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Introducing QScopedPointer

Published on Friday August 21, 2009 by Harald Fernengel in Qt KDE | Comments

Qt usually takes the boring memory allocation and deallocation from you, either through its implicitly shared containers, or with QObject's parent child relationship model. But every once in a while, we need to allocate something on the heap, and then the stress starts - where do we delete it, and how do we make sure to not leak the memory?

To fix this problem, QScopedPointer was born. It will delete the object it is pointing to automatically when it goes out of scope:

void foo()
{
    QScopedPointer<int> i(new int(42));
    ...
    if (someCondition)
        return; // our integer on the heap will either be deleted here...
    ...
} // ... or here

A new exit condition in our function will not make it leak the integer that we allocated.

So how do we access the object that we are pointing to? QScopedPointer implements operator* and operator->, so you it can be accessed just like any other pointer:

    QScopedPointer<int> i(new int(42));
    *i = 43;

Some operators are missing by design, for example the assignment operator:

    QScopedPointer<int> i(new int(42));
    i = new int(43); // will not compile
    i.reset(new int(43)); // correct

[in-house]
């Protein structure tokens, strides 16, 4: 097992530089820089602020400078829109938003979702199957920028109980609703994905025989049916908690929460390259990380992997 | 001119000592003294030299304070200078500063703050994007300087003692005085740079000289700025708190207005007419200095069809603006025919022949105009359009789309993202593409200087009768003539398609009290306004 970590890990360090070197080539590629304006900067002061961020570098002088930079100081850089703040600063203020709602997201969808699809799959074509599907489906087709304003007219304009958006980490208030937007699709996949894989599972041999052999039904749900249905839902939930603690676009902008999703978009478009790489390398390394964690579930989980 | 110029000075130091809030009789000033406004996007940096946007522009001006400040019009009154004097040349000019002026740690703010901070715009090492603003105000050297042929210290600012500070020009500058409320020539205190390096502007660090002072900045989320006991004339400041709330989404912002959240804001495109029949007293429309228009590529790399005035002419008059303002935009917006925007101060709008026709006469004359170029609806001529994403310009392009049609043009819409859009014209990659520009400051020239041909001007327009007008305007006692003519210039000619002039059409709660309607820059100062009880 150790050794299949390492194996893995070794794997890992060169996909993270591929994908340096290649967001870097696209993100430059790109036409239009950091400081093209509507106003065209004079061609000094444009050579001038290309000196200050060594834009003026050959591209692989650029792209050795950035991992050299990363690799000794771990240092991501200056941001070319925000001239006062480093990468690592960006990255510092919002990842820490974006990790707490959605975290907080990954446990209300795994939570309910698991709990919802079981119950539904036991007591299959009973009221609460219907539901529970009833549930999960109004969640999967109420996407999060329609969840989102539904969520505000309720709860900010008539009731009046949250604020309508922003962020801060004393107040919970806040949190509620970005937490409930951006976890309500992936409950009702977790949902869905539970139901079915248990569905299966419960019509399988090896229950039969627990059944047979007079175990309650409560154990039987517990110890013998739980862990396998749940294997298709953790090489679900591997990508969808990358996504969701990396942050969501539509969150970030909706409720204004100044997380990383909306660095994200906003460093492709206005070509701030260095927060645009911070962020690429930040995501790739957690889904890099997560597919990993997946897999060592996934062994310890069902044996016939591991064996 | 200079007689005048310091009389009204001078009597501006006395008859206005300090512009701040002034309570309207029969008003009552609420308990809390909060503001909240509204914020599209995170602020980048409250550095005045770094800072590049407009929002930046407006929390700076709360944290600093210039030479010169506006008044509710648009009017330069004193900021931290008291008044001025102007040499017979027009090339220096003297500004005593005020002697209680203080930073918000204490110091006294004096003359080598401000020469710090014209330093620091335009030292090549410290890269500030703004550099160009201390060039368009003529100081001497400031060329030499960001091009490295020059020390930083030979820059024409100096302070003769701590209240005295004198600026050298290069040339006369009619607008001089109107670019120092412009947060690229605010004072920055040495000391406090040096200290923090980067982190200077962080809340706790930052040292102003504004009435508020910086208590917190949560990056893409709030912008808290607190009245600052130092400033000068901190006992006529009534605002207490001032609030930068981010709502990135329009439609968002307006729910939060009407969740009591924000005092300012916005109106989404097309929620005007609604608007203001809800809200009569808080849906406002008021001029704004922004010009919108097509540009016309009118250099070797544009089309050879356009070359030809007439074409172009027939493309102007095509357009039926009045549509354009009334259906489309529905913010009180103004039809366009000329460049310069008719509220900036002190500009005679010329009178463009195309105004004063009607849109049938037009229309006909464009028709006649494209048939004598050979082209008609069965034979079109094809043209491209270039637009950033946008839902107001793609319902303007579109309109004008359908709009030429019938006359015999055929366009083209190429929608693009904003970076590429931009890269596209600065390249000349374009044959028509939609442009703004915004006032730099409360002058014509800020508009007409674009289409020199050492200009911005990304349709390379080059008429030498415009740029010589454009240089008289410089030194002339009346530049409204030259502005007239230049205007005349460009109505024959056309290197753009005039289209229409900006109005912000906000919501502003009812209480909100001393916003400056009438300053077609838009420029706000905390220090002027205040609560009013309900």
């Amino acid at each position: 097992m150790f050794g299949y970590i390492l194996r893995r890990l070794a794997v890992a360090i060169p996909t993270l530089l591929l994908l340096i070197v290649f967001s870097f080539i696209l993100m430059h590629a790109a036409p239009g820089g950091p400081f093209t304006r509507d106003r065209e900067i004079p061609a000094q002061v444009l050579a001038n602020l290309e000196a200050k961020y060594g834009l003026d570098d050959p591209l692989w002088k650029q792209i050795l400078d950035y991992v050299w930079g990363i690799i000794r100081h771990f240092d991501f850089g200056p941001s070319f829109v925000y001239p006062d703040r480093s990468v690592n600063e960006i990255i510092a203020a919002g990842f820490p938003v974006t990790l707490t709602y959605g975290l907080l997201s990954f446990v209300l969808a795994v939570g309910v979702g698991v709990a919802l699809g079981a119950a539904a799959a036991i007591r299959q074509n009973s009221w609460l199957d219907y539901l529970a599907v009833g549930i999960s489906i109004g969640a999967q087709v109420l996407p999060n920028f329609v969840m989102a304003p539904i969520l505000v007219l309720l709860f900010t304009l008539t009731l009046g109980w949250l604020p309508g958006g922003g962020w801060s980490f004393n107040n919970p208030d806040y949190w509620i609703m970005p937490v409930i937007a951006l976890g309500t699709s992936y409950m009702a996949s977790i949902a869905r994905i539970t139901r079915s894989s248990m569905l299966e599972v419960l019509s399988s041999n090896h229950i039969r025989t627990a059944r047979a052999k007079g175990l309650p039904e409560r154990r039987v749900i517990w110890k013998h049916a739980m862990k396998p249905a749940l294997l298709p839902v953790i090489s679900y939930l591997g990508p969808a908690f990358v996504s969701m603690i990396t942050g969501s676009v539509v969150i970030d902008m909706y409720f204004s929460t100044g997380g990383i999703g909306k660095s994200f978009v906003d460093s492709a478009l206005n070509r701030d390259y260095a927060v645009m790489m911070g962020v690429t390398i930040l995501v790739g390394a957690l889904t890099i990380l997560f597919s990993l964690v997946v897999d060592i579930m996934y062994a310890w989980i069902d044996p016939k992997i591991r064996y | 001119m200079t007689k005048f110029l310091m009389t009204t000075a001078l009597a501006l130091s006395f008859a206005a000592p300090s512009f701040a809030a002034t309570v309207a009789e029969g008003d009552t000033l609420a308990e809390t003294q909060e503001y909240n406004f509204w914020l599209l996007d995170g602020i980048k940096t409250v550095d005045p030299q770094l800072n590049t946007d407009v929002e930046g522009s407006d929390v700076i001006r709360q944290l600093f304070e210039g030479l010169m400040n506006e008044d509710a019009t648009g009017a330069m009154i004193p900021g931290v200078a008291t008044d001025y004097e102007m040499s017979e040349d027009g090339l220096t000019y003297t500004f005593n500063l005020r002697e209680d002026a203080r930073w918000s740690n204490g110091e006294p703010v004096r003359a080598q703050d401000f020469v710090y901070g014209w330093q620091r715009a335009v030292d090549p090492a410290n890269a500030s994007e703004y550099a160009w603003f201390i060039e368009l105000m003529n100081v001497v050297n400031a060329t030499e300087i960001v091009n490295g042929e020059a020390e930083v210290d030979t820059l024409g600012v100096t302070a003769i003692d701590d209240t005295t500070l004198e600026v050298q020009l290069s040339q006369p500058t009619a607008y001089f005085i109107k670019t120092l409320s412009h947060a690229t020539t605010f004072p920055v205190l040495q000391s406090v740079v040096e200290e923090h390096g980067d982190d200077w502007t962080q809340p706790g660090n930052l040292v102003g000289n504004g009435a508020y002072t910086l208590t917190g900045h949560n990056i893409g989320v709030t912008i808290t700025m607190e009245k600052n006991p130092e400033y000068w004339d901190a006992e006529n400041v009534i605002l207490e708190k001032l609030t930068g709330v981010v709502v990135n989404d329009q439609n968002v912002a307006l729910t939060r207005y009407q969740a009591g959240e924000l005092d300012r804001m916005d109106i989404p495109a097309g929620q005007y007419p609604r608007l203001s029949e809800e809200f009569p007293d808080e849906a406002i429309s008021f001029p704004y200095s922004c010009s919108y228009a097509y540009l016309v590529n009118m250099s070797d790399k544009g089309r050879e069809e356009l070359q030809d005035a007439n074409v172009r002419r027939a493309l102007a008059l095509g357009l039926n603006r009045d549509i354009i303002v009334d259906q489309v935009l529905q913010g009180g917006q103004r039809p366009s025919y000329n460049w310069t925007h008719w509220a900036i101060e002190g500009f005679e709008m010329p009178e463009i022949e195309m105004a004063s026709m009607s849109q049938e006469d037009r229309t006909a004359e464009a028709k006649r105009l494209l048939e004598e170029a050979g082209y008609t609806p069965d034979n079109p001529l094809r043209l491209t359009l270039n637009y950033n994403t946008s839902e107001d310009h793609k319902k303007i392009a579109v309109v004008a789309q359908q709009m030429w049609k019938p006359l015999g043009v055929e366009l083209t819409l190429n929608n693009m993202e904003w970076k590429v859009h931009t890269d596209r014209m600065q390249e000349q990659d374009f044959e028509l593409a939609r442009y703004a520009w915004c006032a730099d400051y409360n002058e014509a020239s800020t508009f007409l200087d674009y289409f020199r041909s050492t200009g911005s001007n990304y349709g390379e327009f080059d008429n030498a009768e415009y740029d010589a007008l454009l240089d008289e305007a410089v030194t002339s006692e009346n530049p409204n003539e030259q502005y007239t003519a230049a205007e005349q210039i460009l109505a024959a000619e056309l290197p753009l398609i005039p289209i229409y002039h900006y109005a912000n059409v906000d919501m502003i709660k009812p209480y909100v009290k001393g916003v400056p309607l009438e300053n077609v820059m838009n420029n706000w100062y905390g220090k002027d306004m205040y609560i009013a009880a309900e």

We figured that "reset" looks scary enough to make the reader realize that the old object is deleted, and the QScopedPointer is now pointing to the new object.

Another operator that is missing by design is the operator T*() that would allow accessing the pointer directly. This prevents accidents like:

int *foo()
{
    QScopedPointer<int> i(new int(42));
    ...
    return i; // thankfully, this does not compile.
}

Do you see the mistake? The moment we return, our object will be deleted, because the scoped pointer goes out of scope. We would return a dangling pointer, potentially leading to a nasty crash. However, we can tell QScopedPointer that its job is done and that we take ownership of the heap object by calling take(). Our function might look like this:

int *foo()
{
    QScopedPointer<int> i(new int(42));
    ...
    if (someError)
        return 0; // our integer is deleted here
    return i.take(); // from now on, our heap object is on its own.
}

But what about memory allocated with malloc, or the operator new[] for arrays? For those cases, we introduced a second template parameter to QScopedPointer that defines the cleanup:

QScopedPointer<int, QScopedPointerPodDeleter> pod(static_cast<int *>(malloc(sizeof int)));

QScopedPointerPodDeleter (pod stands for "plain old data") will call free on the object if our QScopedPointer goes out of scope.

For convenience, there is a QScopedArrayPointer that defaults to deleting the object it is pointing to with the delete[] operator. It also features operator[] for convenience, so we can write:

void foo()
{
    QScopedArrayPointer<int> i(new int[10]);
    i[2] = 42;
    ...
    return; // our integer array is now deleted using delete[]
}

Note that if you have a reference counted object, you can use QExplicitlySharedDataPointer to ensure that an object is deleted correctly when its reference count goes to 0.

QScopedPointer and QExplicitlySharedDataPointer are already used all over the place in the Qt for S60 branch and will soon hit Qt's master branch. And the best part is that with the introduction of these smart pointers, we could remove lots of boring code and make Qt more readable without adding overhead - since all functions are inlined, the resulting binary using QScopedPointer is identical to the manual new/delete approach.

Happy developing :)

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